2. Blue-chip Artists: a regular supply with high demand 

On the other hand, works by artists like Picasso and Monet, essentially paintings, are traded in sufficient numbers each year for it to be possible to follow the general evolution of prices. Auctions can always be directly affected by particular events, passionate overspending, or even negative circumstances, but the value of works by these artists generally follows a relatively mechanical logic based on the most recent results for similar pieces.

The Artprice100© index is focused on such signatures, and while their prices have generally soared over the past twenty years, fractionalization solutions make it possible to invest in their works without having to pay the full acquisition price (via financial participation).

Some of these artists have also produced drawings and prints, and in some cases in large quantities, and these works allow collectors to acquire ‘smaller’ pieces that can also become very valuable. In March 2022 an etching by Pablo Picasso titled Le repas frugal (1904) crossed the $8 million threshold for the first time.

3. Local Artists: an abundant supply with limited demand 

As regards the lesser-known signatures in art history, the art auction market offers an abundant and extremely diversified range of works from almost every artistic period and movement (even if ‘art history’ per se is still largely dominated by white artists).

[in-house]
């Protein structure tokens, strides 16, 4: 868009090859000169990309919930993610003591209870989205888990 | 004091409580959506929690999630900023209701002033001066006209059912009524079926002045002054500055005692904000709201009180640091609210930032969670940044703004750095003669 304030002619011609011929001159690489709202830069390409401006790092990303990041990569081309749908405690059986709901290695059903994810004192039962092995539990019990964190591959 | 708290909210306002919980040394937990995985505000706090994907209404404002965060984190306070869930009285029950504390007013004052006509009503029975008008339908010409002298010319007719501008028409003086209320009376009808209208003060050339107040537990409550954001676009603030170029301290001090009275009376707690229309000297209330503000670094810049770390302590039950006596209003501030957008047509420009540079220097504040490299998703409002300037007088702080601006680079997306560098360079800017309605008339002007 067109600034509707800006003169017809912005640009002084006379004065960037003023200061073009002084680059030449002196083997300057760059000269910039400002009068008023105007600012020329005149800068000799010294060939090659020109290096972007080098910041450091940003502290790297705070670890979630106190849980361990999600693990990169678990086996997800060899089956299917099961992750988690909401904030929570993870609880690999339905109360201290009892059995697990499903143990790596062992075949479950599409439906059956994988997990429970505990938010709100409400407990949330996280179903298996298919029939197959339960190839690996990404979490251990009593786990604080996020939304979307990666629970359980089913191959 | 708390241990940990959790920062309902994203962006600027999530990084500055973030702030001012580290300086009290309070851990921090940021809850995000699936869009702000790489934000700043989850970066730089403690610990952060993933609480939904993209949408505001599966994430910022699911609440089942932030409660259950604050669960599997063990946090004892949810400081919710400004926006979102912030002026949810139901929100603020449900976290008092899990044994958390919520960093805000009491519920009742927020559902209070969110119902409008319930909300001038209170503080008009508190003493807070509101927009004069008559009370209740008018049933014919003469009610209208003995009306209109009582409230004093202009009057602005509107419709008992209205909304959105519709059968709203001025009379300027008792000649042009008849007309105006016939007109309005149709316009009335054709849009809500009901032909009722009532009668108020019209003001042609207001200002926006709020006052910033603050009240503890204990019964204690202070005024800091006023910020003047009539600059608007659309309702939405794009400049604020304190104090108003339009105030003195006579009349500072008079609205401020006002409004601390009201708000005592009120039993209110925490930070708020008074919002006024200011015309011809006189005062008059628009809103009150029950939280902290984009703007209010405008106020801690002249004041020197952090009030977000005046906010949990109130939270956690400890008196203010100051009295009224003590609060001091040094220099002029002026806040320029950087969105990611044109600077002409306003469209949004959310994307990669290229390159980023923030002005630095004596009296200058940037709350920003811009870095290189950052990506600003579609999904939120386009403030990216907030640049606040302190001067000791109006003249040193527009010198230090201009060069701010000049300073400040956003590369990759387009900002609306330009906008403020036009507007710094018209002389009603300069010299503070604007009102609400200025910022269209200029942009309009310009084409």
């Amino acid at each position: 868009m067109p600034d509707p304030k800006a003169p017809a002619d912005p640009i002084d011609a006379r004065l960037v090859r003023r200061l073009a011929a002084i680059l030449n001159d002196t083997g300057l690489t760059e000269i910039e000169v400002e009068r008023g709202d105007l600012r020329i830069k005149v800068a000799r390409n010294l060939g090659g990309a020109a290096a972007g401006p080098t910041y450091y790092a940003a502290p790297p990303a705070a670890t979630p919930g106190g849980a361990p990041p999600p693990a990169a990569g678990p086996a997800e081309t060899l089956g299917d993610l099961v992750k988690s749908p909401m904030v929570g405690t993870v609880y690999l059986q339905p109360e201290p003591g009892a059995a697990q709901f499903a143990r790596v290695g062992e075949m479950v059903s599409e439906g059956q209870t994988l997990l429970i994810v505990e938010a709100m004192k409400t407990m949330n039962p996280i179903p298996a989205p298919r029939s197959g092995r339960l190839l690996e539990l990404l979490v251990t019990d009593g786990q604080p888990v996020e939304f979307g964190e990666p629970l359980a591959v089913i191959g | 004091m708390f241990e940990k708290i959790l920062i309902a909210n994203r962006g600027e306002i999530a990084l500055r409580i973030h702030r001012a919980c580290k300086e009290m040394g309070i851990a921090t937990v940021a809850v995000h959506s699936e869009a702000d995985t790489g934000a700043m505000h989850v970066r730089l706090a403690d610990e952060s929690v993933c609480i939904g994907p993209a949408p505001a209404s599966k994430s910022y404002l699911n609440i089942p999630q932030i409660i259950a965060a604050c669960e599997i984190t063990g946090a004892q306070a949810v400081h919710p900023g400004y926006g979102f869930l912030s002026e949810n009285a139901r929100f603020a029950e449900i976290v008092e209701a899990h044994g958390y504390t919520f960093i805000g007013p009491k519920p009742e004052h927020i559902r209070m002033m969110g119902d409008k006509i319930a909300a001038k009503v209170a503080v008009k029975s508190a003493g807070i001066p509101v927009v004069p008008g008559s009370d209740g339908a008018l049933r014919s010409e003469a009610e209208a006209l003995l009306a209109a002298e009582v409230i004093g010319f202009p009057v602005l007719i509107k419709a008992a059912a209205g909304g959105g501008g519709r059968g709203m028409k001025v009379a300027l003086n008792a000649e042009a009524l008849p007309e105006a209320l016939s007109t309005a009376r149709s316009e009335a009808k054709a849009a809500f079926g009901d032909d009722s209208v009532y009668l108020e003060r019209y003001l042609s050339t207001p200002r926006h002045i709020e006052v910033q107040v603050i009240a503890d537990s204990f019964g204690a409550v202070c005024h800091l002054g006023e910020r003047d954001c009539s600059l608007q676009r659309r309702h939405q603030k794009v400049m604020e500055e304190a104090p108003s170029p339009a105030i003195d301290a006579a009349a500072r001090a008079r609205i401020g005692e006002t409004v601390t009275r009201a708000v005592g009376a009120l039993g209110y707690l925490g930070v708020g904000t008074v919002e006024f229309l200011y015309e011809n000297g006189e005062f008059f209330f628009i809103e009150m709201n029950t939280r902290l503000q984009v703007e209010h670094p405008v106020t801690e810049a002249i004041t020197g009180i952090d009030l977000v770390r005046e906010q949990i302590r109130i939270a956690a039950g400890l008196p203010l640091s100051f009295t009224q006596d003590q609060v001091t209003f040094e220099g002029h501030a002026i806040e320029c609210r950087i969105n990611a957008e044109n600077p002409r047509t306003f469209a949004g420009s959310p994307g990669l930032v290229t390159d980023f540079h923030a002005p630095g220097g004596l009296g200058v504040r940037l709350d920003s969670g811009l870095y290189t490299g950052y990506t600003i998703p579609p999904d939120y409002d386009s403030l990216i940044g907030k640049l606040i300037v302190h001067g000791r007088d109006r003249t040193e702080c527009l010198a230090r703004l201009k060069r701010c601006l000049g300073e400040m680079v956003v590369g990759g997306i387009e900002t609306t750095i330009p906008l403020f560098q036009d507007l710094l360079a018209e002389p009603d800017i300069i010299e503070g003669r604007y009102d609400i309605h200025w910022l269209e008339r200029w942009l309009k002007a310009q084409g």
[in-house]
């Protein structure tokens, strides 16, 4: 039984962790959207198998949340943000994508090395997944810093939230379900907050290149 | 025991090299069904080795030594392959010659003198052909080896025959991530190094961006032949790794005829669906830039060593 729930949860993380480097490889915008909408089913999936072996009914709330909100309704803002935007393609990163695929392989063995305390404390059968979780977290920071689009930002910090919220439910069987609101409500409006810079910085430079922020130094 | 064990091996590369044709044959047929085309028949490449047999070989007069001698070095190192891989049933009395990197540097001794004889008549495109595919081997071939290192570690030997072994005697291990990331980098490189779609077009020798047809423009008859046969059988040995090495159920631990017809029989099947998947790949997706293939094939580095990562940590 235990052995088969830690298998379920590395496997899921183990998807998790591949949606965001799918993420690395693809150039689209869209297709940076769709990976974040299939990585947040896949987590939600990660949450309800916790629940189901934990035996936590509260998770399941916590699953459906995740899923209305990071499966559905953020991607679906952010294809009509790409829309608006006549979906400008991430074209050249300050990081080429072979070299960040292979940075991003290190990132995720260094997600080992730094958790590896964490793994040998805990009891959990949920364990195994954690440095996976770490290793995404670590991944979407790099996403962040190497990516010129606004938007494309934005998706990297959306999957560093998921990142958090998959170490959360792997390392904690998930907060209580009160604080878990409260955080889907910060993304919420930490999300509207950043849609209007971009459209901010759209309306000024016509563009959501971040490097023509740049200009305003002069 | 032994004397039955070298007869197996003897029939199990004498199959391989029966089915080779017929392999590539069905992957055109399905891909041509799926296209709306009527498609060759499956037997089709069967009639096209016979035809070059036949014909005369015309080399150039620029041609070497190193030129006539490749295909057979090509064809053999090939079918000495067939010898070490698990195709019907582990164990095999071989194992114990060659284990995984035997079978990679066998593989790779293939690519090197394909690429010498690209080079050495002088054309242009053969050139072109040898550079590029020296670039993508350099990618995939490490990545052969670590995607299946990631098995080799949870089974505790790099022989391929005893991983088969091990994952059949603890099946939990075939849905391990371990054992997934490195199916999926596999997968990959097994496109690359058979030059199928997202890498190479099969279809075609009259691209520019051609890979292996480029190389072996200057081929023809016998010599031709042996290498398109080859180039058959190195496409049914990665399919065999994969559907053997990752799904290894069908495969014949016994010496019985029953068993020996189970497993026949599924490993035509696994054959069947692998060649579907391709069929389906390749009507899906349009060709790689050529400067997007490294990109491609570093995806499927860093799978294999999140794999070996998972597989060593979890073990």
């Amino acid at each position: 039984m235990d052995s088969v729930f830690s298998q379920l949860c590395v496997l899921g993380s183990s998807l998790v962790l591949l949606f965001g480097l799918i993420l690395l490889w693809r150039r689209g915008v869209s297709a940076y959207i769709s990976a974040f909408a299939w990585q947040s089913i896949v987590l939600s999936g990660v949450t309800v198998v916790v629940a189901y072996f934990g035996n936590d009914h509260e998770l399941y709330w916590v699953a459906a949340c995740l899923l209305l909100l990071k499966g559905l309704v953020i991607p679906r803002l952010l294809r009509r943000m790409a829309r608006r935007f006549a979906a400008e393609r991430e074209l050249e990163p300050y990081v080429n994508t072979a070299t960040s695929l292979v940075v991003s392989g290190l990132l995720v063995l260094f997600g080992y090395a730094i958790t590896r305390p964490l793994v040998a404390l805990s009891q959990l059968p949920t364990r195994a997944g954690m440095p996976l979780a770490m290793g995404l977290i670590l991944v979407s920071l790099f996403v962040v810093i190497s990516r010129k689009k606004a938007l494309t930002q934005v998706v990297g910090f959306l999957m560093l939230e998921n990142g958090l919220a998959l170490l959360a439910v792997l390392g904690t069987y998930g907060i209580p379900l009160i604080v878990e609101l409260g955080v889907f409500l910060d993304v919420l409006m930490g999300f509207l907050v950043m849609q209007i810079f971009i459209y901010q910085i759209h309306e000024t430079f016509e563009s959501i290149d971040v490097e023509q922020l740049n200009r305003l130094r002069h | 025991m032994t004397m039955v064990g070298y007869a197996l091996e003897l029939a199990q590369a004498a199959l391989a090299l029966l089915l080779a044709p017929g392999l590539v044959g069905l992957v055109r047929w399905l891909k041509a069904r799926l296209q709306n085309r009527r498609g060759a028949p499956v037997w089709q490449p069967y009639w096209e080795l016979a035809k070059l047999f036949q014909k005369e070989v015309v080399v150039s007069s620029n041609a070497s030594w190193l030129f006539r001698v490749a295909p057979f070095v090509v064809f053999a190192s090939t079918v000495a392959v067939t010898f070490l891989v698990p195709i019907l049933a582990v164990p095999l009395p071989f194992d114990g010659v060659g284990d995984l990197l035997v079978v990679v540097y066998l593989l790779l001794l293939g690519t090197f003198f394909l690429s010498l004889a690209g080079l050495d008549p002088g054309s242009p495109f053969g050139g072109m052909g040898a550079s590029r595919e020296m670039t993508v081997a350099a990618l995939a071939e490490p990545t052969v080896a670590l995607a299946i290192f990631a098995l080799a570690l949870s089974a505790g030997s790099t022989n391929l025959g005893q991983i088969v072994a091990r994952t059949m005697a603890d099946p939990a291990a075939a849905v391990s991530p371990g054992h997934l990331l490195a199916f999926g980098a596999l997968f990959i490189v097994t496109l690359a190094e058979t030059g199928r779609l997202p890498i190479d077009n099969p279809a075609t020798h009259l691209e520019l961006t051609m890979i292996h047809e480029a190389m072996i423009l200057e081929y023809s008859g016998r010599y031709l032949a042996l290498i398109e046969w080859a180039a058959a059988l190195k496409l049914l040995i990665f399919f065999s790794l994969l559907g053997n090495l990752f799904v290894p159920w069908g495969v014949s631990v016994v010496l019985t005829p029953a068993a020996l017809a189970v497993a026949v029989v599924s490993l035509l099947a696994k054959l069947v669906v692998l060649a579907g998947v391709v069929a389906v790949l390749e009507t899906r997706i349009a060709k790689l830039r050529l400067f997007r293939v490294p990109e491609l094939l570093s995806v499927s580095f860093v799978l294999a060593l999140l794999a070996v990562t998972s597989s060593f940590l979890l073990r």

For many of these signatures, more or less modest sales tend to occur in a single country or sometimes in a particular region. This may be because the demand is concentrated in one place, or because the results are generally higher there, or for simply historical reasons the works of these artists are offered for sale by auction houses that have become specialized in their works.

For example, no less than 124 works by the German artist Hans Von Faber du Faur (1863-1940), son of Otto Von Faber du Faur, were sold in 2022 for an average price of $200, to which were added 89 unsold lots. However, they were all offered in a single session hosted online on 14 July 2022 by the German auctioneer, Michael Zeller.

4. Confidential Artists: a limited supply with little demand

Artprice recorded a historic record number of art auction transactions in 2022: more than 1 million lots attributed to more than 170,000 artists. Of these, 34,000 artists had one or more works offered at auction, but none reached the reserve price. In addition, more than two-thirds of all artists whose works were offered at auction in 2022 only appeared between one and five times. Unfortunately, this frequency is too low to calculate with any confidence the evolution of their prices.

Nevertheless, it is sometimes among these signatures, a little out of fashion or forgotten, that the most amazing rediscoveries are made. This category also includes young visual artists who have not yet experienced their moment of glory. 

Using these four very different profiles, Artprice can begin the process of calculating the liquidity of artists on the art market. This parameter should be of interest to all collectors for whom the liquidity of works is of some importance, as well as to all users of new platforms offering solutions for financial investment solely in art.


Copyright 1987-2023 thierry Ehrmann